Liberia: Govt Wants AML US$25m Removed from Nat’l Budget and Replaced with An Expected US$30m from HPX
MONROVIA – The Legislature is being asked to recast the 2022 National Budget in order to remove the US$25 million contributed by ArcelorMittal Liberia (AML) as a result of the need to ratify its Mineral Development Agreement No. 3. AML’s contribution would be replaced it with an expected US$30 million resulting from the signing of a framework agreement between the Executive and HPX – a mining company opting to use the Yekepa-Buchanan railway to export iron ore from Guinea.
This means the legislature would be dropping an already secured US$25 million for US$30 million for a concession agreement that is yet to come before them.
The HPX is reportedly calling for the management of the rail from Guinea to Buchanan Port.
“They have brought it to us to remove the ArcelorMittal US$25million and replace it with the expected US$30 million from a framework document signed between the Executive Branch of Government and HPX,” Senator Prince Moye Co-chair on the Ways, Means and Finance Committee stated.
He made the disclosure in session on Tuesday.
Senator Moye also said the recast process has discovered US$25 million as “new Money” to be appropriated in the 2022 National Budget with funding from the World Bank (loan) of US$15 and US$5 million from
Western Cluster Mining Company.
“We are not appropriating US$806 million but we are instead adding US$25 million “new Money” to the US$700 million passed in the 2022 Budget to take it to over US$811 million.”
Senator Darius Dillon of Montserrado County questioned the possibility of a passage of the recast budget by the legislature without receiving a performance report from the executive for previous money approved by the legislature.
Dillon expressed concern over an existing agreement between the Government of Liberia and HPX that is standing as a guarantor for the provision of US$30 million to the recast budget. “We are not against the passage of the Budget that is supposed to impact the lives of our people, our role is to critique and ensure that proper things are done before the passage of the budget,” he said.
Last week, the House of Representatives speedily approved the recast budget for 2022 inclusive of grants as submitted by President George Weah.
President Weah, in a letter to the House, said the extra fiscal space was yielded through internal reprioritization of existing programs, identifying additional resources, as well as a World Bank Loan of US$15 million and that the remaining US$5 million would come from the mining sector.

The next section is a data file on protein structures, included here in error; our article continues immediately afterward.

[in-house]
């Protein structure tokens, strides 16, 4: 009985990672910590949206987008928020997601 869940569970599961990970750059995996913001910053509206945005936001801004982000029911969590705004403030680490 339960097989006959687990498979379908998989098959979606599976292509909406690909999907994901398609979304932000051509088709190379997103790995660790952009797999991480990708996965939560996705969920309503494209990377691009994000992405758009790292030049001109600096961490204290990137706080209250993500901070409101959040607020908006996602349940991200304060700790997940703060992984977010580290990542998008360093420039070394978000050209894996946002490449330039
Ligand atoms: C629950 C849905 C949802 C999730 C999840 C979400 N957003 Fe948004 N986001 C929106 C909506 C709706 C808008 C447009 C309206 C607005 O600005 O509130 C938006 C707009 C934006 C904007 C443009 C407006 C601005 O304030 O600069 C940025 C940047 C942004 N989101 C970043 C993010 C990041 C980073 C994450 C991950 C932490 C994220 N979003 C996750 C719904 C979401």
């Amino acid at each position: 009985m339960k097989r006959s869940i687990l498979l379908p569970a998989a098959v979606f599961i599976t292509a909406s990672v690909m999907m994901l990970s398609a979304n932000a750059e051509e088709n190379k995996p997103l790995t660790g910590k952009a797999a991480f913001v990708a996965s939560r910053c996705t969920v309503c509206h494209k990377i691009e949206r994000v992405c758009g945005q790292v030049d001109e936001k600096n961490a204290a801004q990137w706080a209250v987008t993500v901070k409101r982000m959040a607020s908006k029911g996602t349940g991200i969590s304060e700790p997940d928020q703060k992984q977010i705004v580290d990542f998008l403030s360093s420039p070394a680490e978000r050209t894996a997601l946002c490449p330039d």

This came as the rebound momentum of the Liberian economy appeared to be on course — achieving the target of 4.5 percent in 2022, up from 4.2 percent experienced in 2021 — and is expected to be driven mostly by increased activities in both mining and the non-mining (agriculture, manufacturing, and services) sectors.
Where does ArcelorMittal agreement stand?
In this new revelation, it appears that the Government of Liberia (Legislature and Executive) has rejected a portion of the ArcelorMittal amended concession specifically the rail management portion of the proposed Mineral Development Agreement which stands as a crucial part of the amendment, and accepted a deal from HPX that is probably US$5 million more than what was offered by AML.
The ArcelorMittal deal is a potential US$1 billion investment that is poised to be the biggest in the mining sector in West Africa.
In September of 2021, Liberia and ArcelorMittal signed a landmark third amendment to the company’s Mineral Development Agreement (MDA) which would pave way for the expansion of the company’s operations with additional investments.
There have been so many sticky and unresolved issues surrounding the passage of the new MDA which has been languishing in the corridors of the Capitol for the past nine months.
ArcelorMittal started its investments in Liberia in 2006 when the country was just rising from the ashes of 14 years of brutal civil war that broke down every fiber of the country including education and infrastructure but has since been one of the highest tax-paying companies in Liberia.
The amendment currently before the Legislature/or the government is the third since it began operations in Liberia. Mr. Coenen informed FrontPageAfrica that the negotiations for amendment three started in 2016 just before the crucial 2017 general and presidential elections which slowed down the negotiations.
In 2019, negotiations were recommenced, and the Liberian government was keen on putting in plain language the multi-user rules of the railway running from Yekepa, Nimba County to the Port of Buchanan in Grand Bassa County.
Mr. Coenen disclosed that much of the 51 weeks of negotiation with the Inter-ministerial Concession Committee (IMCC) and their international advisors were centered around the rules and terms that would allow other parties to use the rail and port infrastructure.